If you end up with multiple dice for the vice roll, do you have to take the highest one? You might wish to take the lowest one so as not to be lost in your vice.
Yes, you must.
Indulging your vice is risky. And so is not indulging. Do you:
- wait for more stress? 6+ has no risk of overindulging, but more risk of trauma next mission.
- or indulge now? You risk overindulging now, but have less risk of trauma next mission
Interesting choices keeps the game engaging.
The only case where you take the lower result is if you have zero dots in the attribute. I.e. rolling zero dice rule.
This is something that I have been pondering. Because you roll your lowest attribute as your vice is connected to your weakness, as your lowest attribute gains more dice you should gain not be losing control more - the premise suggests that you have slightly more control looking strictly at the attribute mechanic.
That is why we have gone with allowing characters to roll up to to the number of dice they have in their lowest attribute so if they have 2 dice they can choose to roll 0, 1 or 2 dice. The nice thing about the blades in the dark dice pool is that while they can choose to skew things higher or lower there is always the chance of rolling a 1 or rolling a 6, so that allows them to choose how hard they are are hitting their voice but there is always a risk. I am not concerned that this will de-risk voice roles because anybody who is being careful could always wait.
I like the idea of players getting to choose how many dice to roll. Sounds like fun.
Yes, it may seem strange that over the course of the game you gradually lose control when Indulginge your Vice; presumably, you’ll add some dots in the first column in your worst attribute over time (though I’d expect most players to focus on adding dots elsewhere most of the time). But in a way, it does make sense: This is just another way of how living a stressful life in Doskvol brings you down over time as your risk of overindulging increases. The longer you lead the life of a scoundrel, the more excessively does the alcoholic scoundrel drink.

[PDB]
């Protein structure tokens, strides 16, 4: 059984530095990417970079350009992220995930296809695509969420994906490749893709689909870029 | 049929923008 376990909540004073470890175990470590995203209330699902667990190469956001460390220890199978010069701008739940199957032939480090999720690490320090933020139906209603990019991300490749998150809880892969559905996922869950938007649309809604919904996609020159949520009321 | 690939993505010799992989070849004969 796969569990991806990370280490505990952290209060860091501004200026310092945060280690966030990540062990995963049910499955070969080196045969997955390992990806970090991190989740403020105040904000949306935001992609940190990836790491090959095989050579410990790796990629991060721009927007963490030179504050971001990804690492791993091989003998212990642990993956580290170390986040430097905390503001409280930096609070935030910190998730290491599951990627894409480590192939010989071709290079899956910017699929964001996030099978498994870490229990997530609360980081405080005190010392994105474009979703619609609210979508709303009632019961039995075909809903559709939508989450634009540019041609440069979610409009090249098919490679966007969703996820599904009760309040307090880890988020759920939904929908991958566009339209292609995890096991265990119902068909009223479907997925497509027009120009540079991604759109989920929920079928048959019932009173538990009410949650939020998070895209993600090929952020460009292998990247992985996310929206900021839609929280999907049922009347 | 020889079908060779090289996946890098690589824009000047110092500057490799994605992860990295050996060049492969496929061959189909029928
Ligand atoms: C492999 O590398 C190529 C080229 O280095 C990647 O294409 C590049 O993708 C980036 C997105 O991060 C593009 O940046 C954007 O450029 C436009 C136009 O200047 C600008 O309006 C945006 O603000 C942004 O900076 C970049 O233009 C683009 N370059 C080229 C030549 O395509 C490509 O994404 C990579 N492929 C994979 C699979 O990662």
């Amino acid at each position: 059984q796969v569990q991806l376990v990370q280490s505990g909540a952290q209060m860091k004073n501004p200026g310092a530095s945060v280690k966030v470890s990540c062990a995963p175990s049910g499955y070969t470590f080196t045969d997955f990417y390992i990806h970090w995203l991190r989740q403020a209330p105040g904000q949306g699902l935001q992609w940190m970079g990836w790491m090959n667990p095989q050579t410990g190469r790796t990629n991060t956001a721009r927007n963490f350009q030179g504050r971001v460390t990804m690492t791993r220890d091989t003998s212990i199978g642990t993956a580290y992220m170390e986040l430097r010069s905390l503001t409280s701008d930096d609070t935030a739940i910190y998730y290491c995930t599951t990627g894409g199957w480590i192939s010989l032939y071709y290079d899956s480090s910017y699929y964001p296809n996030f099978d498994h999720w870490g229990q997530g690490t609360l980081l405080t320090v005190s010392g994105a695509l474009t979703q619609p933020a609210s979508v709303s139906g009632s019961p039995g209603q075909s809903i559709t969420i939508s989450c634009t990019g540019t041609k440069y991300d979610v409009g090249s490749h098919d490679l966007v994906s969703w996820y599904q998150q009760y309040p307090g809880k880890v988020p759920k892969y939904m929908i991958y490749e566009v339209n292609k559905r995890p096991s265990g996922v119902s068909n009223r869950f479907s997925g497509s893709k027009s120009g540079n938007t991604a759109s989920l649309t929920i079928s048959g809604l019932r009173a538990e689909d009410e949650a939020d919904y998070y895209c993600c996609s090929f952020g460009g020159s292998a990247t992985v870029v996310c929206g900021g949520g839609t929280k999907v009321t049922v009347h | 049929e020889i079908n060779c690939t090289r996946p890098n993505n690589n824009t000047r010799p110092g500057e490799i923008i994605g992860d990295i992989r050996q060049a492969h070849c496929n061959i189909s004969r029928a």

This is a great point. In crime fiction of most stripes, the characters aren’t completely in control of themselves. They frequently lose the battle of will with their vices, with greed, with violent impulses. Or, they do crime because it straight up pays for their vice (of course they’d overindulge at every opportunity!)
Accepting that and incorporating it into the characters’ stories often makes for much more compelling narratives than “a bunch of total badasses who live for the job and never screw up.” (Though in many rpgs, that’s the goal.)
If you’re interested, I put together a playbook that deals with exactly this – with the intent of offering more ways to interact with vice (possibly as veteran advances for other playbooks) and the ways it influences your character’s life. I already posted it on this forum once, so I’ll just link to that post:
(sidenote: Rakehell is hilarious. This is really the playbook for Canter Haig. The utterly inappropriate weapon made me laugh out loud)
I absolutely agree with interesting and challenging choices pushing the game forward. You could certainly look at it that the fiction of hitting your vice harder and with less control as time goes on makes sense.
But if your group finds an excuse to take on more stress when on 4 near the end of a score as then vice reduction is safer, that’s a slightly perverse incentive. More problematic is if you get to the point that you have 3 dice you are simply never going to indulge unless you have 6 points of stress.
Neither are a huge problem. and we are all pretty great at finding narrative justifications for these non-linearities in Blades, but I just wanted to point out that there are interesting ramifications either way. It might be that allowing fewer dice might result in more risks later on.
I’m imagining this could be cool as an “advanced permission” veteran advance. A special ability you can unlock fictionally or with long-term projects. In keeping with Functional Vice from the Spider playbook – yes, you can learn to better control your vice, but it takes effort and it’s not something just any scoundrel can do.
Actually, having more dice means you can “control” your vice better, because your result will be more predictable than if you had only 1.
Ie, if you have a lot of dice you can count on rolling almost always a 5 or a 6 , and then you’ll just have… to make sure you’ll use 6+ stress on every score, which is not so hard